- Seminar Note: Judicial Independence in the Tribunals System (18 April 2013)
- Seminar Note: Judicial Independence and the Executive (5 December 2012)
- Seminar Note: Judicial Independence in Northern Ireland (7 November 2012)
- Seminar Note: Judicial Independence and the Supreme Court (3 October 2012)
- Briefing Paper: The Crime and Courts Bill 2012 (25 June 2012)
- Seminar Note: Judicial Independence and Judicial Appointments (22 February 2012)
- Seminar Note: Law, Politics and the Future of the Human Rights Act (seminar organised with Middle Temple, 2 February 2012)
- Research Note: Sarah Ellicott - British Newspaper Representations of the Judiciary
- Research Note: John Adenitire - Judicial Independence in Europe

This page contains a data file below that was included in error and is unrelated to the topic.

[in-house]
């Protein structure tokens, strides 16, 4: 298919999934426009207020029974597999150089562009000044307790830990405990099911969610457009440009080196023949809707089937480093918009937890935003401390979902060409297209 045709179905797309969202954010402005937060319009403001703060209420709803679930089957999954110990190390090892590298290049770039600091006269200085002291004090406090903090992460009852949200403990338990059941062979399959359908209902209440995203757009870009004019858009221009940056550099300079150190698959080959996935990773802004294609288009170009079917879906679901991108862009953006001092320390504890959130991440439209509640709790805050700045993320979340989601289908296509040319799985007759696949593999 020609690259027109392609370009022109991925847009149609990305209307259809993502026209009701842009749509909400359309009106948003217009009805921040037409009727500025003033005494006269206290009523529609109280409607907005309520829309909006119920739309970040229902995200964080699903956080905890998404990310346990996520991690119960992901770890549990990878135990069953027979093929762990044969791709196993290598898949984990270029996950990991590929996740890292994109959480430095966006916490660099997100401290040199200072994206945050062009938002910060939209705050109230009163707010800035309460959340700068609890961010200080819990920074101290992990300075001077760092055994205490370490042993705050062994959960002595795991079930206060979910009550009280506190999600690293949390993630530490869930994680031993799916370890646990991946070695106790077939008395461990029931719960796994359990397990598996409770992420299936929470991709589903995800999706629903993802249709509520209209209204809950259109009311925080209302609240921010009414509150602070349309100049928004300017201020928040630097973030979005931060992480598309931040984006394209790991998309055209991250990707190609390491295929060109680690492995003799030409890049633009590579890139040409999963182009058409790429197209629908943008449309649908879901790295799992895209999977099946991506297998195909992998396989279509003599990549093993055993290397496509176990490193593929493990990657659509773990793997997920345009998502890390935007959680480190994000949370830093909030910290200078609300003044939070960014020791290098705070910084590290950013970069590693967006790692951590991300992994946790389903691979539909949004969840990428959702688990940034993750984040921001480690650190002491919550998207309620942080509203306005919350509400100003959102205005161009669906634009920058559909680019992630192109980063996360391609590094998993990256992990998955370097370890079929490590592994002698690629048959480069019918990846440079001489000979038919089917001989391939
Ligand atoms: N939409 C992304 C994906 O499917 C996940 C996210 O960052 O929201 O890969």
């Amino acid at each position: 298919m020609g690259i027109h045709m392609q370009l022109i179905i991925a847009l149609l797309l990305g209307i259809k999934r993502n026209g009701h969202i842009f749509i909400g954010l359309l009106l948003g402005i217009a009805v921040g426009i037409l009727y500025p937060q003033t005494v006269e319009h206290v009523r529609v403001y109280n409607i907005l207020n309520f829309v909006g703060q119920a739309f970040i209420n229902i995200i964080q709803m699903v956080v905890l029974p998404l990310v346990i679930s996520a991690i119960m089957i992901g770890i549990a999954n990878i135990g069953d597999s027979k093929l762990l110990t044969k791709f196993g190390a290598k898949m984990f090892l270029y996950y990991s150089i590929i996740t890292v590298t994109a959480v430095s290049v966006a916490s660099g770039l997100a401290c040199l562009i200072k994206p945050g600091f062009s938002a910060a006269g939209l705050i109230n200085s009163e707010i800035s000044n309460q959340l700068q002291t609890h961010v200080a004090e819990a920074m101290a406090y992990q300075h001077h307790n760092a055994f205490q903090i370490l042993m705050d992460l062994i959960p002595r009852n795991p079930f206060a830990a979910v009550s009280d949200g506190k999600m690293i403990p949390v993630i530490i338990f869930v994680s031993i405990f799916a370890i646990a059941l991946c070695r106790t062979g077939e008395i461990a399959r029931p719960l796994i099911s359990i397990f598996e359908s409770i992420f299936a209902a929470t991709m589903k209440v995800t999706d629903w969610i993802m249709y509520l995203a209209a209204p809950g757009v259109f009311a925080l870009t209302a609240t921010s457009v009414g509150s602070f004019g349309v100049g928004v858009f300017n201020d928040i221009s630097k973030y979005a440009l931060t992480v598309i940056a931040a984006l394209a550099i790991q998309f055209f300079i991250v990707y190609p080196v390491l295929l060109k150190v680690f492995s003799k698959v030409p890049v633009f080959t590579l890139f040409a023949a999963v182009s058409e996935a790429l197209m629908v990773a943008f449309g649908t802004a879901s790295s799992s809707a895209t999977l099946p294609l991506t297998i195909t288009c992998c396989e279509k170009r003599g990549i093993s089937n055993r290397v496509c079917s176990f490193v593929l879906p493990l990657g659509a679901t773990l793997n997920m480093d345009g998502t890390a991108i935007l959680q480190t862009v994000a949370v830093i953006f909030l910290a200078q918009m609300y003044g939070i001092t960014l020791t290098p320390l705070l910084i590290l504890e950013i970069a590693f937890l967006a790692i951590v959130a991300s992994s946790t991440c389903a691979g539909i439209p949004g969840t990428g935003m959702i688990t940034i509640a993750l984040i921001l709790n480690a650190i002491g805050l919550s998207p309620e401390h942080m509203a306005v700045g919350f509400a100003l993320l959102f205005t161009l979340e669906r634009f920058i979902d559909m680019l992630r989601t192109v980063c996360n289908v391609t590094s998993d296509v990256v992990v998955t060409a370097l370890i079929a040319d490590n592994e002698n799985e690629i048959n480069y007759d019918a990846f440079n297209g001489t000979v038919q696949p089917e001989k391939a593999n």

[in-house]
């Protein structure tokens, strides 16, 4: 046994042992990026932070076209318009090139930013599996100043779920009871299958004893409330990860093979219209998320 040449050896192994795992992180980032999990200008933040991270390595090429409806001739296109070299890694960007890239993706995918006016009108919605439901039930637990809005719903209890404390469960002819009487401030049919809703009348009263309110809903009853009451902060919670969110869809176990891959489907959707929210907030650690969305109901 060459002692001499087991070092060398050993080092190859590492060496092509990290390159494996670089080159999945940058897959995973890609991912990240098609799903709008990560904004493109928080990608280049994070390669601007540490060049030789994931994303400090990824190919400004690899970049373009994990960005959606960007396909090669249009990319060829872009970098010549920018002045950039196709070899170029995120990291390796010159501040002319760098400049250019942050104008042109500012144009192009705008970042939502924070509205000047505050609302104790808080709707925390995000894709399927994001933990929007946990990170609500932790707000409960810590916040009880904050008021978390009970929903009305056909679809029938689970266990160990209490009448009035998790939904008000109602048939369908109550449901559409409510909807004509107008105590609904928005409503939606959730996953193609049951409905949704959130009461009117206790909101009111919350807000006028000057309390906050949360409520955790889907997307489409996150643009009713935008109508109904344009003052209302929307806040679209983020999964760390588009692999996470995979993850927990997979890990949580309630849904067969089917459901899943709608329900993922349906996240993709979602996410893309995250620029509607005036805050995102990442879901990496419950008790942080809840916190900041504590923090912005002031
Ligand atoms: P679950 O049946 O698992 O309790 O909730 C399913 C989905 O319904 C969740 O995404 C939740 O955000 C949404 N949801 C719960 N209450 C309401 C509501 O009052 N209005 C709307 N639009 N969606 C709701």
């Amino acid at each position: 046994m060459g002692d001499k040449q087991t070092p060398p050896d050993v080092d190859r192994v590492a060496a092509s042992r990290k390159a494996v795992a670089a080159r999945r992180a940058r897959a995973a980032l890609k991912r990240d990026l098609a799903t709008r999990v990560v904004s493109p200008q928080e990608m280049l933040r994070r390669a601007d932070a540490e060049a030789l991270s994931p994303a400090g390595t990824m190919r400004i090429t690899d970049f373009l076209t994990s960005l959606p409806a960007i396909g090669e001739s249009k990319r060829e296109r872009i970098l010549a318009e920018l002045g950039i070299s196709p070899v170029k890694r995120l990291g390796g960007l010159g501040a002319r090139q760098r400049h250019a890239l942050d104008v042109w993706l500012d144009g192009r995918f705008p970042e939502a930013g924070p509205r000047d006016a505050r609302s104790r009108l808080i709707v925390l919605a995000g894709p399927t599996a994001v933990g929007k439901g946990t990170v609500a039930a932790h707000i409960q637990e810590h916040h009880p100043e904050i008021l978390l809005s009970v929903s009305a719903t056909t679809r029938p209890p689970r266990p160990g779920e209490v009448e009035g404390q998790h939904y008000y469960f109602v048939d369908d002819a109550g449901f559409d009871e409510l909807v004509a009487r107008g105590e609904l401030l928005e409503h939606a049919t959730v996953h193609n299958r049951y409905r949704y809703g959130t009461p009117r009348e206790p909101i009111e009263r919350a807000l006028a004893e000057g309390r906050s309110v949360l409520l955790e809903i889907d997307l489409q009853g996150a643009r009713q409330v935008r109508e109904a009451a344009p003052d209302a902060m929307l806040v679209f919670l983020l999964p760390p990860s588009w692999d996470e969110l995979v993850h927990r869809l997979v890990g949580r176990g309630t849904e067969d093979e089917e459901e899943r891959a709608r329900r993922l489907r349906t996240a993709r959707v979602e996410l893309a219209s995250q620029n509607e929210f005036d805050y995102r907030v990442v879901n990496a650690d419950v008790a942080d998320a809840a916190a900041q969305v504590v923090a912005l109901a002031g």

- Seminar Note: Judicial Independence and Accountability and the Role of Parliament (7 December 2011)
- Seminar Note: Judicial Independence and the Media (21 September 2011)
- Justice Rosalie Abella's lecture Constitutions and Judges (7 July 2011)
- Seminar Note: Judicial Independence and the Separation of Powers (11 May 2011)
- Lord Phillips' lecture Judicial Independence: A View from the Supreme Court (8 February 2011)
Recent Blog Posts
- Graham Gee and Kate Malleson - Judicial Appointments, Diversity and the Equal Merit Provision [UK Constitutional Law Association blog]
- Graham Gee - The Lord Chief Justice and Section 5 of the Constitutional Reform Act [UK Constitutional Law Association blog]
- Stephen Clark - Where next for the Court Service? The struggle between the Judiciary and the Executive
- Patrick O'Brien - Does the Lord Chancellor really exist? [UK Constitutional Law Group blog]